- 20d1 Myanmar
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Though Buddhist culture is felt in all corners of the civilized world, it is truly lived in south-east Asia. To preserve both the buildings and the building blocks of a great heritage, strong adherence to fundamentals should be observed. Myanmar (also called Burma) lies in the Indo-China peninsula, north-west of Thailand and south of China. India and the Bay of Bengal form its western border. Bangladesh and Laos also rub shoulders. The geography spans mountains, uplands, plains and coastal areas.
In these lands, history is inscribed in temples, monasteries and pagodas. The various invaders settled here to build a powerful kingdom based at Pagan that pulsated for a millennium. Incorporation by the British led to a colonial era that culminated in being ravaged by the warring sides during the Second World War. The political misfortune has continued in the form of military dictatorship and martial rule by the junta in phases.
The dominant Buddhism has given Myanmar its cultural weight. Whether one sticks to the major towns like Yangon, Mandalay and Bagan or venture into the countryside, one will always be struck by the richness of a civilization that has seen much pain and suffering. The former capital city of Yangon is home to numerous pagodas that rise in metallic magnificence. Their sight under the sun warms the heart.
The legacy of British occupation lingers in the form of colonial architecture in various parts of the city. Some of them have been renovated in the form of hotels where one can spend enough time. The commercial districts are a good place to shop for gems, lacquer ware and Antique goods. Tapestries and textiles also figure in the must-have list. Mandalay is the ancient capital city of the Konbaung Dynasty. It has been raised around the Mandalay Royal Palace. The archaeological zone of Bagan is in fact a forest of pagodas by the Ayeyarwady River.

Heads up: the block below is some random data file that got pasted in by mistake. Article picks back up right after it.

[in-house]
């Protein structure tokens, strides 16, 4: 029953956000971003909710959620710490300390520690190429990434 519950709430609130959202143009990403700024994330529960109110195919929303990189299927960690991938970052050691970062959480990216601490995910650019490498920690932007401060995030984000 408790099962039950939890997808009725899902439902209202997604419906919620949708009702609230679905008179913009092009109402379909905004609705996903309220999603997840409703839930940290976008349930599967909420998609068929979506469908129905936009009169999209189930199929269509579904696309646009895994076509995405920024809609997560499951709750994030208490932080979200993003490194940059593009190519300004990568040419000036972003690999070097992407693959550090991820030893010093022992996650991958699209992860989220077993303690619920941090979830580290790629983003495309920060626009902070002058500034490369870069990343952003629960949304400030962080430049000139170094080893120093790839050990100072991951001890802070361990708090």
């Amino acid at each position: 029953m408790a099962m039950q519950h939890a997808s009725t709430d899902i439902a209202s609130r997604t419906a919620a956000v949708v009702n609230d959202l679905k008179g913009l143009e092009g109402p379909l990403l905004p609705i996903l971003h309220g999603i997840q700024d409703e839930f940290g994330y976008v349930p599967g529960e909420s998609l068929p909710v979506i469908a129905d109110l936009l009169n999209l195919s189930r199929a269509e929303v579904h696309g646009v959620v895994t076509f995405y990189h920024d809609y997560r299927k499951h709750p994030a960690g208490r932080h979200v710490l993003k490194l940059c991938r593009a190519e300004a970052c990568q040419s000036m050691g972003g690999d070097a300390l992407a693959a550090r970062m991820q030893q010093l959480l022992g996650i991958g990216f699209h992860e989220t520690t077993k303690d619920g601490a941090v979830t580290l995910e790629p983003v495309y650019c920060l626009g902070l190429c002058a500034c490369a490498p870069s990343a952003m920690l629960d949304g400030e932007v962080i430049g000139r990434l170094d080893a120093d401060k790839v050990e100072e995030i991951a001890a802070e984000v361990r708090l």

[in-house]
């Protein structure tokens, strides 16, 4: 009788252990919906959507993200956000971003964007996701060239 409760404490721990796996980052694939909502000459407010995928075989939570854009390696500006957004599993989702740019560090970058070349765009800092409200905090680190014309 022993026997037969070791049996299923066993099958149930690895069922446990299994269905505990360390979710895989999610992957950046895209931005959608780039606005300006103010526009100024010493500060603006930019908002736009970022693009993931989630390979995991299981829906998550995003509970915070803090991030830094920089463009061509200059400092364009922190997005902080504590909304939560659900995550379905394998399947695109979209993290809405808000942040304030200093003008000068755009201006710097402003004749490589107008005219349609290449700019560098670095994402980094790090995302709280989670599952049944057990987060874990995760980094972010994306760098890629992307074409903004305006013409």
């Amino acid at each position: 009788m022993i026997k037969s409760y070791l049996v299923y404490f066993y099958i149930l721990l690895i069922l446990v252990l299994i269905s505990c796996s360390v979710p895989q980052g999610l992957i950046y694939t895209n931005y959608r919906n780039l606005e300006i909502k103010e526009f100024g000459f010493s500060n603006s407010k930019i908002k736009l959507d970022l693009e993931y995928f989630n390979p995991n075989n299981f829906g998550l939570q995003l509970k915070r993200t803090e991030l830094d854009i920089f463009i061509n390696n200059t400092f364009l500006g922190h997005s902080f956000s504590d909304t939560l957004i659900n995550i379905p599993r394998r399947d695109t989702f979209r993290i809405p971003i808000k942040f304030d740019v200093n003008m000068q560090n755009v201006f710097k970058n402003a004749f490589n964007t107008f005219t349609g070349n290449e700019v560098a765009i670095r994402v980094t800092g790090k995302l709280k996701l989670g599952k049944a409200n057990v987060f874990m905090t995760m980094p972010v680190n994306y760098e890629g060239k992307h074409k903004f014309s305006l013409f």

Smaller towns also feature the historical imprints and cultural marks. Mrauk U is the remnant of the Rakhine Kingdom and Pyay hosts Sri Kittara - the archaeological site for the 2000-year old Pyu capital. Kengtung is any anthropologist's delight with its black-teeth Ann and Akha tribes. One can get drunk with natural magnificence by the Inle Lake and Mount Popa - an extinct volcano.
Getting around may be an issue for the luxury traveler. The best bet is a good seat on the buses or a front-seat ride in the pick-ups. Between the cities, trains score higher on speed and comfort meters. Noodles are served in many delicious ways. The dishes that deserve attention are Mohinga, Onnokauswe and Mee swan.
Myanmar Traveler Advice
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